There are a few potential problems raised by the growing prevalence of LED-integrated fixtures, especially where consumers are concerned:
- LEDs impose expiration dates on fixtures.
- Replacing failed LEDs may prove difficult.
- Current warranty coverage may disappoint consumers.
While LEDs may prove to last as long as a furnace or roofing, integrating the light source into the fixture can nevertheless be seen as placing an expiration date on the fixture itself. Consumers tend to see their light fixtures as more or less permanent installations, with indefinite service lives as long as they’re willing to keep replacing the bulb. Purchasing an LED-integrated fixture therefore carries some risk. While it could theoretically last decades without requiring maintenance, product flaws and failures do happen. And once the LEDs finally expire (whether after decades or only a few years), it can neutralize not only the light source but the entire fixture into which it’s embedded.
So what happens if, as a fluke, an LED fixture dims after five years because one of its LEDs fails? Electricians commonly offer light source replacement and fixture repair services, but as diverse as the LED lighting industry is so far – with nothing like the standardization of the traditional light bulb market – a replacement LED module may not be available at an affordable price. In fact, it will likely be more expensive to replace the light source alone than to replace the entire fixture.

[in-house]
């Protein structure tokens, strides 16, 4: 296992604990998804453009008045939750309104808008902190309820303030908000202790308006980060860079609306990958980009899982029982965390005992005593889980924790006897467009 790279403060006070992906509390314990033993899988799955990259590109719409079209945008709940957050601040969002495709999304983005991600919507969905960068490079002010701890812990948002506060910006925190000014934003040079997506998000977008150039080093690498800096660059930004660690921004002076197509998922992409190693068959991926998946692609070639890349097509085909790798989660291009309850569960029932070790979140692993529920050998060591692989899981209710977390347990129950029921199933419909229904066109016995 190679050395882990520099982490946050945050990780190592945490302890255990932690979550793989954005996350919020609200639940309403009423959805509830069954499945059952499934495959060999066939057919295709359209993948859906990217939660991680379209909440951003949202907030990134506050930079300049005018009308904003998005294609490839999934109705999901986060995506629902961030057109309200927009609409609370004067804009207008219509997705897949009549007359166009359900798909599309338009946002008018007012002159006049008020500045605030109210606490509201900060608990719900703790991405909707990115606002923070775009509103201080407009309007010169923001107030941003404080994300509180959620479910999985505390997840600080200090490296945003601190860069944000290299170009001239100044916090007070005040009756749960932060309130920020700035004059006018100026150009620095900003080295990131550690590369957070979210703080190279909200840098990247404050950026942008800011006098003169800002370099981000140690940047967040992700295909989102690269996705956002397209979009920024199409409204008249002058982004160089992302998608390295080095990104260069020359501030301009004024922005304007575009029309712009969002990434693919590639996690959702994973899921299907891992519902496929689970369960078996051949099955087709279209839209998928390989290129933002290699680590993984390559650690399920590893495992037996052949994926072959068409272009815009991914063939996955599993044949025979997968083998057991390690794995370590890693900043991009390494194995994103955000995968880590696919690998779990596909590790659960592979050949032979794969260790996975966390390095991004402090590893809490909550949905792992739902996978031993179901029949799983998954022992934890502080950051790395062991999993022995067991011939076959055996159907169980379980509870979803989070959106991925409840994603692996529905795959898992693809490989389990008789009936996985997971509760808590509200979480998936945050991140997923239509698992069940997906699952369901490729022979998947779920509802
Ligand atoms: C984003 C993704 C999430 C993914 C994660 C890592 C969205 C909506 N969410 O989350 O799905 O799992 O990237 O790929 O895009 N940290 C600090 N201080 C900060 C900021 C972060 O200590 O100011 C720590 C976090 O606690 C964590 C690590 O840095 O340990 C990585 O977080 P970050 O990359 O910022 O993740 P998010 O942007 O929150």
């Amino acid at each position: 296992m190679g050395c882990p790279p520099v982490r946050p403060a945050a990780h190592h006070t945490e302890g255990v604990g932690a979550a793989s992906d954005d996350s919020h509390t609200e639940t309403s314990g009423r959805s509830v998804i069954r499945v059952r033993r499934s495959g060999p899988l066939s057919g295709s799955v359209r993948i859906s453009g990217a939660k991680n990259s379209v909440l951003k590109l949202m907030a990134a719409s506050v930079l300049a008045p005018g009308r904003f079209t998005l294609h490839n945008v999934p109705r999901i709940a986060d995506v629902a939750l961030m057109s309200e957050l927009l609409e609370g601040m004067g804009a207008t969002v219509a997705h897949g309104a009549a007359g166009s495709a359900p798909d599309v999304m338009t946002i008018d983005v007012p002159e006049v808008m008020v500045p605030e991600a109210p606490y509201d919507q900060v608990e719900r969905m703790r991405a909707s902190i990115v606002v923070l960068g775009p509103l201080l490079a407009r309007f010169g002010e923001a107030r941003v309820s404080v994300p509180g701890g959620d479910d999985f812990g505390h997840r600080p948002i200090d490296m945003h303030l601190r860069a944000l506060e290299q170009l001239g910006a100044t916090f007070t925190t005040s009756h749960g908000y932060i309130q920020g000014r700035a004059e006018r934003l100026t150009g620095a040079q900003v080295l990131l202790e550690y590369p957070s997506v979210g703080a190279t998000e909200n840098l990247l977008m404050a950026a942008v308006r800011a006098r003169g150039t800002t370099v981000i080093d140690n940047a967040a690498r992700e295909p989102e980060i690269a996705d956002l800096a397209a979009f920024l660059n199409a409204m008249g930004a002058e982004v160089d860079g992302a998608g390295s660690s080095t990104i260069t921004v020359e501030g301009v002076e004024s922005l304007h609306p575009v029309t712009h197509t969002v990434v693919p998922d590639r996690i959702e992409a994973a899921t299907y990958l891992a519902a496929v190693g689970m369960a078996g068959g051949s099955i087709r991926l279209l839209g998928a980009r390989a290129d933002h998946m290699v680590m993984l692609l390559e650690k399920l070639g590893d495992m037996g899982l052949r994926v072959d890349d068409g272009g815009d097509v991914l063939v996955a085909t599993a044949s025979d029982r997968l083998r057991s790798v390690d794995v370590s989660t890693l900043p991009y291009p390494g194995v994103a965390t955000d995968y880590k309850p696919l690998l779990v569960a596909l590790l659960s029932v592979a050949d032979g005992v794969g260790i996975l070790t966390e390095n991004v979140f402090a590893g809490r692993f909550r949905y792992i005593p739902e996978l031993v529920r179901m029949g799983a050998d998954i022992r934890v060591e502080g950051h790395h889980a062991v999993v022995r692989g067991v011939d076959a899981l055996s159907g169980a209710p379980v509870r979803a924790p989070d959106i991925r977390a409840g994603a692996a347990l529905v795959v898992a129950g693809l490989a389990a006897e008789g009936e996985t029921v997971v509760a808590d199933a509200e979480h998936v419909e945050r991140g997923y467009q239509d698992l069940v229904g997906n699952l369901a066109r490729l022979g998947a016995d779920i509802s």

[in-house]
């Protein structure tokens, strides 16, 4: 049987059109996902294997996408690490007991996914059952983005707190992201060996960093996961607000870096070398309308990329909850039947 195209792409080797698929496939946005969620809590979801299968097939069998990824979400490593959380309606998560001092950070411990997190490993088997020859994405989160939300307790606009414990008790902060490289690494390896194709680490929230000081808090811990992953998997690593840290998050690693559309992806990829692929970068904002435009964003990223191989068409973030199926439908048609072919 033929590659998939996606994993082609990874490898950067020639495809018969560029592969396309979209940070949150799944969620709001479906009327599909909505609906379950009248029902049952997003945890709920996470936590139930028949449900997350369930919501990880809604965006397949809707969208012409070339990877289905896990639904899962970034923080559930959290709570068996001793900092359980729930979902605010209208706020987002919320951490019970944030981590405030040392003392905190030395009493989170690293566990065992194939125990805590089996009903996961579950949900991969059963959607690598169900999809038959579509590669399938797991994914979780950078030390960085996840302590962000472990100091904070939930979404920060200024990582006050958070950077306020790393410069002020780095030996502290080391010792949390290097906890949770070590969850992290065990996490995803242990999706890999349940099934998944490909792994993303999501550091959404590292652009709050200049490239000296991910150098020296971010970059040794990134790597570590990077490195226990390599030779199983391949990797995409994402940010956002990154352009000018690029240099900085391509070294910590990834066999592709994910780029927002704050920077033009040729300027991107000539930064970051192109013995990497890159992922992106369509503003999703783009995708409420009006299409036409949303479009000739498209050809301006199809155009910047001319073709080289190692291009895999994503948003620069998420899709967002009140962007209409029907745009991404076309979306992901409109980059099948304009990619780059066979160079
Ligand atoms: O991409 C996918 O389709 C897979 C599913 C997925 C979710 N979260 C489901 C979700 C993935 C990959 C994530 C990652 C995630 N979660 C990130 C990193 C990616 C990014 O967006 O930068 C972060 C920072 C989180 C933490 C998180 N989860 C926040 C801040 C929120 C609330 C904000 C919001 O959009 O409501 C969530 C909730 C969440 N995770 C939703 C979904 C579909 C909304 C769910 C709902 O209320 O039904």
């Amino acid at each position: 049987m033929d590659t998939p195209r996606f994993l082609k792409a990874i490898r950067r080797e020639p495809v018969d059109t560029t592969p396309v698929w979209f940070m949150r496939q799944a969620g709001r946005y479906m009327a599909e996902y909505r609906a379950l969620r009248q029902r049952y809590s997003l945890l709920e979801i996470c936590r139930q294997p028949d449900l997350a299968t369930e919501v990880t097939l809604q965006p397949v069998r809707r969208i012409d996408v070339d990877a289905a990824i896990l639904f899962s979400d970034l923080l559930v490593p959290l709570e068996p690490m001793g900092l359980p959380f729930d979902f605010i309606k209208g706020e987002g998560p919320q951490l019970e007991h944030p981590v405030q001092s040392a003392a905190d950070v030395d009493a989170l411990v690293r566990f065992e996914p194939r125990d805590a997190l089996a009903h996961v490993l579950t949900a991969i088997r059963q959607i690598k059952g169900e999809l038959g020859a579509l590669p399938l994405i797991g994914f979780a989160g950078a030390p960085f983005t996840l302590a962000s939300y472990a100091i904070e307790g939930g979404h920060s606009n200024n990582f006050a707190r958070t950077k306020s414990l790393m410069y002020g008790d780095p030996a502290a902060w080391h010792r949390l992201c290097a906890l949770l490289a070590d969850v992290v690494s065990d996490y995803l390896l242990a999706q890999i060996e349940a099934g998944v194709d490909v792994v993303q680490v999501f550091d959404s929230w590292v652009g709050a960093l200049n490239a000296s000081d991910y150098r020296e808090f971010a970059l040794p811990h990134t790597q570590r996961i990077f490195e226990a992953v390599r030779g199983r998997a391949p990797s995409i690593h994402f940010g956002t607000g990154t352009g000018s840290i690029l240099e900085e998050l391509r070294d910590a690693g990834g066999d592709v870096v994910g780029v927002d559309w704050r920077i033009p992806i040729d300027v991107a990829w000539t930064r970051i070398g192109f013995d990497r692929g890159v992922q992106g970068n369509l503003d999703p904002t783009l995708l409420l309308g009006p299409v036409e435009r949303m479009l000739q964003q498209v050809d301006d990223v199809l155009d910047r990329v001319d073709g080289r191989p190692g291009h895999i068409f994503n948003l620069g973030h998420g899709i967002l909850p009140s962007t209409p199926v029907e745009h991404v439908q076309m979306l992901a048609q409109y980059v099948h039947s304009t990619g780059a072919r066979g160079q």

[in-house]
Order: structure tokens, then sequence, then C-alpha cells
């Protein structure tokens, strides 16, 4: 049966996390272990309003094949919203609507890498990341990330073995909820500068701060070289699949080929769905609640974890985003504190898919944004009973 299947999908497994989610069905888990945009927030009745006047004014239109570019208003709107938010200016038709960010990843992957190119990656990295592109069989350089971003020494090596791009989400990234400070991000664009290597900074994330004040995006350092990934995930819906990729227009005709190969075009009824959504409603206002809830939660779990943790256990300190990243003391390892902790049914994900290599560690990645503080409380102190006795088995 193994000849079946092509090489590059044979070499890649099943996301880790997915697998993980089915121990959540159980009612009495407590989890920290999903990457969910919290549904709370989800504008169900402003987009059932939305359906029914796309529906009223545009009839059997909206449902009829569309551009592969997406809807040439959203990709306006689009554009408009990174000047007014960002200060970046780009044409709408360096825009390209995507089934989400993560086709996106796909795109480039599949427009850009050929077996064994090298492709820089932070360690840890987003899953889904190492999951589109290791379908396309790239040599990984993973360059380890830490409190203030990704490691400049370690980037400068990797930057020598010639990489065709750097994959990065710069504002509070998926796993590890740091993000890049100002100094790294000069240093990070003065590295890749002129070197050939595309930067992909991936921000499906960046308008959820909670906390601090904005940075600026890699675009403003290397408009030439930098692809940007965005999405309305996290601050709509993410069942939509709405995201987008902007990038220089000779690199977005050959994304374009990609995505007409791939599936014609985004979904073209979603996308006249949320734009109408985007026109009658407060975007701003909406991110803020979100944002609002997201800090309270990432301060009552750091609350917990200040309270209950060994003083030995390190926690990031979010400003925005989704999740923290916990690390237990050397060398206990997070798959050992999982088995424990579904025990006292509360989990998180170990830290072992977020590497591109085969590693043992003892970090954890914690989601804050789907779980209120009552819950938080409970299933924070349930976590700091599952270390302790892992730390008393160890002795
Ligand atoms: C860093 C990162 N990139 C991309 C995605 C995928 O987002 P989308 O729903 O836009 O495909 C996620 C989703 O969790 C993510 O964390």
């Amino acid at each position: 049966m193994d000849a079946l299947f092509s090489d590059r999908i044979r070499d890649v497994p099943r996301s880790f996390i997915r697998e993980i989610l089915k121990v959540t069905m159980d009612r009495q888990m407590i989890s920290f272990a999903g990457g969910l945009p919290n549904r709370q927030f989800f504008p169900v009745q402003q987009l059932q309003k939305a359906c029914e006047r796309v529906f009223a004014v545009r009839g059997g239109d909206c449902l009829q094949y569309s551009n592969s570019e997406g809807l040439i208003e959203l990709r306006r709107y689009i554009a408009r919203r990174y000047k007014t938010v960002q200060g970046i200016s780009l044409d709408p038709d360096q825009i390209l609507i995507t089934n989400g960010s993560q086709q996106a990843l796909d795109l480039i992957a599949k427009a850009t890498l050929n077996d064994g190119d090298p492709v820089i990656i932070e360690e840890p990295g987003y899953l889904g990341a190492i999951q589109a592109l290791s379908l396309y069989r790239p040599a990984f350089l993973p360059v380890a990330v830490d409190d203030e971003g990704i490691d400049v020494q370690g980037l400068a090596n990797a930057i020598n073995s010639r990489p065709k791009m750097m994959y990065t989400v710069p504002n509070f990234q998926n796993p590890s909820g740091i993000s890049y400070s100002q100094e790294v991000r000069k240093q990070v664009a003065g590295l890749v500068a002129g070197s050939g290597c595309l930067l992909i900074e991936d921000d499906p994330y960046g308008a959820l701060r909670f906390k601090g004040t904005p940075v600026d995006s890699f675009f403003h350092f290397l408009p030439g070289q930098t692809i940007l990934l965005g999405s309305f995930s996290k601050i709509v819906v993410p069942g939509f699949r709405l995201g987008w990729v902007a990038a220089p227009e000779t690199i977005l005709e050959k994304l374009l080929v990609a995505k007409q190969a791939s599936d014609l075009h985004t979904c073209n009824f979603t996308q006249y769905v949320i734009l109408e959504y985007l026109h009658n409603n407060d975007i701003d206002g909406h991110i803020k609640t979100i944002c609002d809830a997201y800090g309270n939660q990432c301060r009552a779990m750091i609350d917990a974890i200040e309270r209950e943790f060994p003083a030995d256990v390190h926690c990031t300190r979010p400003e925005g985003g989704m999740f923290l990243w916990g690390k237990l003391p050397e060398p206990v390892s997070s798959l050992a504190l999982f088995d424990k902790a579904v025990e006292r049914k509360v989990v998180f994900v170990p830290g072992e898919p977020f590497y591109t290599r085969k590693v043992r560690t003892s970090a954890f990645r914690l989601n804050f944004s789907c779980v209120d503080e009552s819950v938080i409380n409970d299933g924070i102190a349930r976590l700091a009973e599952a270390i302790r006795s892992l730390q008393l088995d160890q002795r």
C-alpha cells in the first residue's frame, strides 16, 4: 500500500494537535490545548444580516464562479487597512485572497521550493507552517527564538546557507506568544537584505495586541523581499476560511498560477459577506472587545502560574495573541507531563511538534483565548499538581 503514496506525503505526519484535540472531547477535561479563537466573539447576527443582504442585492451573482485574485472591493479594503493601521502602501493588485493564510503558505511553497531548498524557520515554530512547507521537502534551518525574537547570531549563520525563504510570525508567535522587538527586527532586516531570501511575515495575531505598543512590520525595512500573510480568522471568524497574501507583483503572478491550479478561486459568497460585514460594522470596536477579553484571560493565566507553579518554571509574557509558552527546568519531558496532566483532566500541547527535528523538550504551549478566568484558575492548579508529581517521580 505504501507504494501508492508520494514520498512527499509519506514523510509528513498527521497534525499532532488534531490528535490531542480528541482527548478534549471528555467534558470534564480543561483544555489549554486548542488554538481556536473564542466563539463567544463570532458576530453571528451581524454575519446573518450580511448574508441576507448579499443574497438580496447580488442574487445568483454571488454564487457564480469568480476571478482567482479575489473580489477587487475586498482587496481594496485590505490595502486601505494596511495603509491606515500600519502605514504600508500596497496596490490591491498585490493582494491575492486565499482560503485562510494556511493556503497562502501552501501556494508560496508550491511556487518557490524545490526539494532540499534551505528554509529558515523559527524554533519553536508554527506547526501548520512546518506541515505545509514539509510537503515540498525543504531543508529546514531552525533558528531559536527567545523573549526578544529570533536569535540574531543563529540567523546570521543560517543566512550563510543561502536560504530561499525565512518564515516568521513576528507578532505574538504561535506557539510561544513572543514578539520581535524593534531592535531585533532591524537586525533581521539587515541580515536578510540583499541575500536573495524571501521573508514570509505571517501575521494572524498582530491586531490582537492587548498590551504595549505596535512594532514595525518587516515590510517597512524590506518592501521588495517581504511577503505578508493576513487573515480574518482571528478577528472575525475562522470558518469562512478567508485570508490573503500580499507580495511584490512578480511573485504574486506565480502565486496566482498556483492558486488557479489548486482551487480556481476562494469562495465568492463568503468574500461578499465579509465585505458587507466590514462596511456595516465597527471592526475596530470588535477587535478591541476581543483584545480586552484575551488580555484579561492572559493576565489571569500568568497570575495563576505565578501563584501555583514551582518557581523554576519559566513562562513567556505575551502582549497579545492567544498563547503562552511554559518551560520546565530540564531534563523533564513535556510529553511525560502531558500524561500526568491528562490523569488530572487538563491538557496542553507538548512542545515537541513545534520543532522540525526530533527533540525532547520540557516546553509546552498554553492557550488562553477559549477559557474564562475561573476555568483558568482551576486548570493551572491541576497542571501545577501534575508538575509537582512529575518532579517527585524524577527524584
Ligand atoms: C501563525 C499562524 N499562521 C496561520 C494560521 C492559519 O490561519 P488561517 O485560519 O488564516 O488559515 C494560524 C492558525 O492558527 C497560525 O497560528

Even if you can find reasonably priced repair services and a replacement module, many fixture warranties don’t last as long as five years (and those that do can add substantially to the up-front cost of the fixture), potentially leaving consumers on the hook for the cost to repair an LED-integrated fixture. This isn’t actually any different from the warranties typical of furnaces, roofing, and other major purchases. But it is different from the type of maintenance that general purpose lighting has required for the better part of the last century, so it may be difficult for consumers to accept that they’ll be on the hook for an LED-integrated fixture that doesn’t last for its full service life.
LED lighting is helping us to make great strides in energy efficiency, and it has a lot of potential to be more convenient and aesthetically pleasing than the lighting of the Edison era. But it remains unclear exactly how widely LED-integrated fixtures will be accepted by consumers, given how rapidly the market has been revolutionized.